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Friday, January 16, 2015

Strangely-shaped Aircraft: Hyper III, V-173 and HL-10

3 more of the most wacky, weird or simply strange aircraft ever built.

NASA Hyper III

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The NASA Hyper III aircraft was built in 1969 as part of the lifting body program Lifting body aircraft had short, bulbous or curved fuselages and featured minimal wings or were wingless. The plane first flew on 12th December 1969 from a helicopter at 10000 feet. It flew for 5 kilometres and landed after the 3 minute flight. Later, the project was cancelled. (Above): The Hyper III.

Vought V-173

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The Vought V-173 built in 1942 for the US Navy. The semi-circular all-wing design earned it the nickname of "flying pancake". The compact design made the V-172 structurally strong, offered high manoeuvrability and could fly at very slow speeds. Charles Lindbergh piloted this craft and reported its extreme handling and slow-speed capabilities. The airframe was so strong that once, when it was forced to make a landing on a beach, the pilot locked the plane's brakes to prevent it from hitting two bathers in his path. This caused the plane to flip over, but neither the plane or the pilot were damaged in any way. This plane is now on exhibit. (Above): The V-173.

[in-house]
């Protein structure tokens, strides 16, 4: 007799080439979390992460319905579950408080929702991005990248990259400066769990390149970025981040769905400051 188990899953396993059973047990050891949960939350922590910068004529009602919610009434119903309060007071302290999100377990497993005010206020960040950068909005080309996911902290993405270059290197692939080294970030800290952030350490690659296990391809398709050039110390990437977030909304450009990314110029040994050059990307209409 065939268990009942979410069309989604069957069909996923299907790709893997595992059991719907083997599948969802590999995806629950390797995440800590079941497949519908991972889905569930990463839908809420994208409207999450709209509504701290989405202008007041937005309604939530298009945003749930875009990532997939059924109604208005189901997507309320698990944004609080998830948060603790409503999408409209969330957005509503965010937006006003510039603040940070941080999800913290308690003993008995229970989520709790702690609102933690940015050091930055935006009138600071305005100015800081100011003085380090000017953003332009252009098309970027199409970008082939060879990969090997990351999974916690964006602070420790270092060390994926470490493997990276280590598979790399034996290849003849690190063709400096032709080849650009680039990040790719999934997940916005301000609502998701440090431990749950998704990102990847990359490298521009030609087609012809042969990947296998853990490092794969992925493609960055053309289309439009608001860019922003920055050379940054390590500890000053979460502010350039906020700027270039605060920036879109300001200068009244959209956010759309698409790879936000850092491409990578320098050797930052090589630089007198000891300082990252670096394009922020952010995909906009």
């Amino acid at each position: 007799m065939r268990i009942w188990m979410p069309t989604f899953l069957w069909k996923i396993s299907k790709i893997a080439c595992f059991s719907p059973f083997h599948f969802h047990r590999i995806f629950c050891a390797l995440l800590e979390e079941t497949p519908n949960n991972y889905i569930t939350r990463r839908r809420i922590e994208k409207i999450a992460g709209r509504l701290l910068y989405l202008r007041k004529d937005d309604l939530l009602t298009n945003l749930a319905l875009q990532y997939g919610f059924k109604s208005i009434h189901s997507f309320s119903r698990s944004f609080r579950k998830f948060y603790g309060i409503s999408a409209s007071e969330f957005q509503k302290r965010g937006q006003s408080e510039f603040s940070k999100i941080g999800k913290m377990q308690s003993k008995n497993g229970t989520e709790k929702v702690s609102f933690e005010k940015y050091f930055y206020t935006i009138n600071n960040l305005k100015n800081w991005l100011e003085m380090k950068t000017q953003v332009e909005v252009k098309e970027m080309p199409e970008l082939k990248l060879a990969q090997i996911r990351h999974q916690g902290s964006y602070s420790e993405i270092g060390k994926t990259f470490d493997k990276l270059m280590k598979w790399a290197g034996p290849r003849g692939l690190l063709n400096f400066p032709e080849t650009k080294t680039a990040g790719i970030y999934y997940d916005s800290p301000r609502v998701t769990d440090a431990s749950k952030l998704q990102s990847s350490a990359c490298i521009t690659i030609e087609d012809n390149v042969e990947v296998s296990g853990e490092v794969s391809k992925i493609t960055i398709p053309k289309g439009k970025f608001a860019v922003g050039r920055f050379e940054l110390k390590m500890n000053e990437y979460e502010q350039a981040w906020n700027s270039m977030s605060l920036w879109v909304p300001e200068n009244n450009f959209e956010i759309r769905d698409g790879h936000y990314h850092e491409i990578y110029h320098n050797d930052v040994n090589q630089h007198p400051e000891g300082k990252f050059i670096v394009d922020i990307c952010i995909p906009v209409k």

HL-10

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The HL-10 was one of a series of experimental space re-entry aircraft known as lifting body designs. The design increased the aerodynamic capabilities of the aircraft. This was the most successful of the five original heavyweight lifting bodies designed by NASA. This plane was a huge success, and gave valuable insights into the building of the Space Shuttle. It is now on display at the entrance to the Dryden Flight Research Centre. (Above): The HL-10.


If you want to see more strangely-shaped planes, follow any of the links below:

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